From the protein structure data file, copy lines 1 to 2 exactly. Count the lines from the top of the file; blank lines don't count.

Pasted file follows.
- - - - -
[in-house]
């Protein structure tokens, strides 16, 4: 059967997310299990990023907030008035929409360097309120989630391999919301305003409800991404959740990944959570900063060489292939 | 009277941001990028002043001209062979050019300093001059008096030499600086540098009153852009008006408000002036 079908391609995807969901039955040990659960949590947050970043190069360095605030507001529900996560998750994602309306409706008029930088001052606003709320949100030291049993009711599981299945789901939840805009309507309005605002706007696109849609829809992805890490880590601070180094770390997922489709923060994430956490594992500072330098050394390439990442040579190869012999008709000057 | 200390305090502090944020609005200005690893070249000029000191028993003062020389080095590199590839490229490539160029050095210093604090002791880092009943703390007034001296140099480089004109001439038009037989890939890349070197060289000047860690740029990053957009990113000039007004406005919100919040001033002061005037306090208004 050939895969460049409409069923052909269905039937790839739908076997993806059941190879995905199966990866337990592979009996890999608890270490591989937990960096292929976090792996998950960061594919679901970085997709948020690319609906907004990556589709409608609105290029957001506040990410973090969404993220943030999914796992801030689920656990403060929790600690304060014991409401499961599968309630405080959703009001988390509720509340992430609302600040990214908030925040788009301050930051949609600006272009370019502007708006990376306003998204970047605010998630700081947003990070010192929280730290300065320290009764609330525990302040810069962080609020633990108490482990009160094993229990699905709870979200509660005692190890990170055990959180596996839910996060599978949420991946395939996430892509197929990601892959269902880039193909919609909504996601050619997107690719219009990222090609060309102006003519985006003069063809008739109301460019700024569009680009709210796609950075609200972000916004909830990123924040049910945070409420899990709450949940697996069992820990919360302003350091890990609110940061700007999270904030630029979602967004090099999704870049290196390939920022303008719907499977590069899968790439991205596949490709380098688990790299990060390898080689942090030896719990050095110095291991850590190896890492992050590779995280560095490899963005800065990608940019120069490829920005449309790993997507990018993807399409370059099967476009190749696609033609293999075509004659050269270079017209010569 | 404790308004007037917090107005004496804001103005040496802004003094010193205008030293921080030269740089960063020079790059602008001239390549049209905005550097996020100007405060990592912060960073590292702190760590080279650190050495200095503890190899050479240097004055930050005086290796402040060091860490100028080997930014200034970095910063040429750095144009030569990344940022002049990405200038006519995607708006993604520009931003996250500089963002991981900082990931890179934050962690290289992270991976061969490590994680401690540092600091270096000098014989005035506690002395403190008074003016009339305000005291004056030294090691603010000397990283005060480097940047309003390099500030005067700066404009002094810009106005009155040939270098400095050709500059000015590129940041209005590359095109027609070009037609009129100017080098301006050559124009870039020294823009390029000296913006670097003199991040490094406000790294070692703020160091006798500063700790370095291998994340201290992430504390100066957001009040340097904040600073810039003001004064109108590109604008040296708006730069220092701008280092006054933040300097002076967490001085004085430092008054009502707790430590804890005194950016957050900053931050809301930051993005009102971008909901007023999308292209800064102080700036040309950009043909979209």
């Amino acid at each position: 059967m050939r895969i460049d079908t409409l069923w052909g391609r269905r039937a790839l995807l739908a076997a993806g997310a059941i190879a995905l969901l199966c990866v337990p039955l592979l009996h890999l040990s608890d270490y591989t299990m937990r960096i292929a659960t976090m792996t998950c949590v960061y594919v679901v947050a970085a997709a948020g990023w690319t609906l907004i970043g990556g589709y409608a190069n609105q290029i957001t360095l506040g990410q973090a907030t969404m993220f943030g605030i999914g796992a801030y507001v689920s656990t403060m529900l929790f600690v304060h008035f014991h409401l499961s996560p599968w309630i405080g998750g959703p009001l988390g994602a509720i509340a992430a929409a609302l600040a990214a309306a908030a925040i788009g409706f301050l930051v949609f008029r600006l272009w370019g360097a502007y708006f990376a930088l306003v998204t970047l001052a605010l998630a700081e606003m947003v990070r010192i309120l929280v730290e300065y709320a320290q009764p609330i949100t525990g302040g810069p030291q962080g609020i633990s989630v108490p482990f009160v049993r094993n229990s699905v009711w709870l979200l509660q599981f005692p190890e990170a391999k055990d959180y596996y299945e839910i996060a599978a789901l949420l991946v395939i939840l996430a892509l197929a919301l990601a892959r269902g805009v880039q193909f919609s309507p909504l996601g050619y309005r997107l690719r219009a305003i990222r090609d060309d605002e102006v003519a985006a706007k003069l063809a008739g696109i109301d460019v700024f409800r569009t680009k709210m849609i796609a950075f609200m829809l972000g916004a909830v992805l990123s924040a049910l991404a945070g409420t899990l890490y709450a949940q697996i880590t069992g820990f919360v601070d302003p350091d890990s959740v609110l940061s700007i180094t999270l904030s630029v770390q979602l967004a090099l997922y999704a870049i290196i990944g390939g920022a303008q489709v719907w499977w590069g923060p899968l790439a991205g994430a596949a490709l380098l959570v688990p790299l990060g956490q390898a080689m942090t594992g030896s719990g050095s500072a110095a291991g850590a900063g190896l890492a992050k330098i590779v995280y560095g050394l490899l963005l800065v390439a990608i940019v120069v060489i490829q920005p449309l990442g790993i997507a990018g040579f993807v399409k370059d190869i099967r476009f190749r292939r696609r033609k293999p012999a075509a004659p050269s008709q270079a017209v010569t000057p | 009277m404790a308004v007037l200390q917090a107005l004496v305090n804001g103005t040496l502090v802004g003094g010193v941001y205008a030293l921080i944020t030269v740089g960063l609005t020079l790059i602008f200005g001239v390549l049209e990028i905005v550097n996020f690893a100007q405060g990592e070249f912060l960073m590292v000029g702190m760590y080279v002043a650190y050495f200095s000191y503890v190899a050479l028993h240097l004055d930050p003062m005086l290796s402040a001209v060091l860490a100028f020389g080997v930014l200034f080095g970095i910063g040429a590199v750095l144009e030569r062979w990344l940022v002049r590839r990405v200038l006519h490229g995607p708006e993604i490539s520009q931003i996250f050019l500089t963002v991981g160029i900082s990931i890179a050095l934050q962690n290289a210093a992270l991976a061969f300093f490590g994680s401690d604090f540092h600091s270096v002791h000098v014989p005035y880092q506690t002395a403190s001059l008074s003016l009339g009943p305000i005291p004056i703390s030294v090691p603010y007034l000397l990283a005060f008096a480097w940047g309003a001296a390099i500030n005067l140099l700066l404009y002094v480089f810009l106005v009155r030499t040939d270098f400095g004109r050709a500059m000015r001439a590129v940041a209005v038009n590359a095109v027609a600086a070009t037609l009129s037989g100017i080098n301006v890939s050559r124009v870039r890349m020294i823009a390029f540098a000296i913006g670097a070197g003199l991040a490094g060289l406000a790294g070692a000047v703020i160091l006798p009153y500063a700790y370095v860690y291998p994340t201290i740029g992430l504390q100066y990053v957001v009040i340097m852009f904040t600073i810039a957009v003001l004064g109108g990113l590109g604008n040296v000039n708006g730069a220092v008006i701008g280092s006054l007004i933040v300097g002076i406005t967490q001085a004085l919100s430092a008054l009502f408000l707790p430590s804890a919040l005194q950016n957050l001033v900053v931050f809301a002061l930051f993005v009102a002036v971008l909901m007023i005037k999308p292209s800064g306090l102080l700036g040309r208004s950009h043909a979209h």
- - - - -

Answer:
[in-house]
């Protein structure tokens, strides 16, 4: 059967997310299990990023907030008035929409360097309120989630391999919301305003409800991404959740990944959570900063060489292939 | 009277941001990028002043001209062979050019300093001059008096030499600086540098009153852009008006408000002036 079908391609995807969901039955040990659960949590947050970043190069360095605030507001529900996560998750994602309306409706008029930088001052606003709320949100030291049993009711599981299945789901939840805009309507309005605002706007696109849609829809992805890490880590601070180094770390997922489709923060994430956490594992500072330098050394390439990442040579190869012999008709000057 | 200390305090502090944020609005200005690893070249000029000191028993003062020389080095590199590839490229490539160029050095210093604090002791880092009943703390007034001296140099480089004109001439038009037989890939890349070197060289000047860690740029990053957009990113000039007004406005919100919040001033002061005037306090208004 050939895969460049409409069923052909269905039937790839739908076997993806059941190879995905199966990866337990592979009996890999608890270490591989937990960096292929976090792996998950960061594919679901970085997709948020690319609906907004990556589709409608609105290029957001506040990410973090969404993220943030999914796992801030689920656990403060929790600690304060014991409401499961599968309630405080959703009001988390509720509340992430609302600040990214908030925040788009301050930051949609600006272009370019502007708006990376306003998204970047605010998630700081947003990070010192929280730290300065320290009764609330525990302040810069962080609020633990108490482990009160094993229990699905709870979200509660005692190890990170055990959180596996839910996060599978949420991946395939996430892509197929990601892959269902880039193909919609909504996601050619997107690719219009990222090609060309102006003519985006003069063809008739109301460019700024569009680009709210796609950075609200972000916004909830990123924040049910945070409420899990709450949940697996069992820990919360302003350091890990609110940061700007999270904030630029979602967004090099999704870049290196390939920022303008719907499977590069899968790439991205596949490709380098688990790299990060390898080689942090030896719990050095110095291991850590190896890492992050590779995280560095490899963005800065990608940019120069490829920005449309790993997507990018993807399409370059099967476009190749696609033609293999075509004659050269270079017209010569 | 404790308004007037917090107005004496804001103005040496802004003094010193205008030293921080030269740089960063020079790059602008001239390549049209905005550097996020100007405060990592912060960073590292702190760590080279650190050495200095503890190899050479240097004055930050005086290796402040060091860490100028080997930014200034970095910063040429750095144009030569990344940022002049990405200038006519995607708006993604520009931003996250500089963002991981900082990931890179934050962690290289992270991976061969490590994680401690540092600091270096000098014989005035506690002395403190008074003016009339305000005291004056030294090691603010000397990283005060480097940047309003390099500030005067700066404009002094810009106005009155040939270098400095050709500059000015590129940041209005590359095109027609070009037609009129100017080098301006050559124009870039020294823009390029000296913006670097003199991040490094406000790294070692703020160091006798500063700790370095291998994340201290992430504390100066957001009040340097904040600073810039003001004064109108590109604008040296708006730069220092701008280092006054933040300097002076967490001085004085430092008054009502707790430590804890005194950016957050900053931050809301930051993005009102971008909901007023999308292209800064102080700036040309950009043909979209």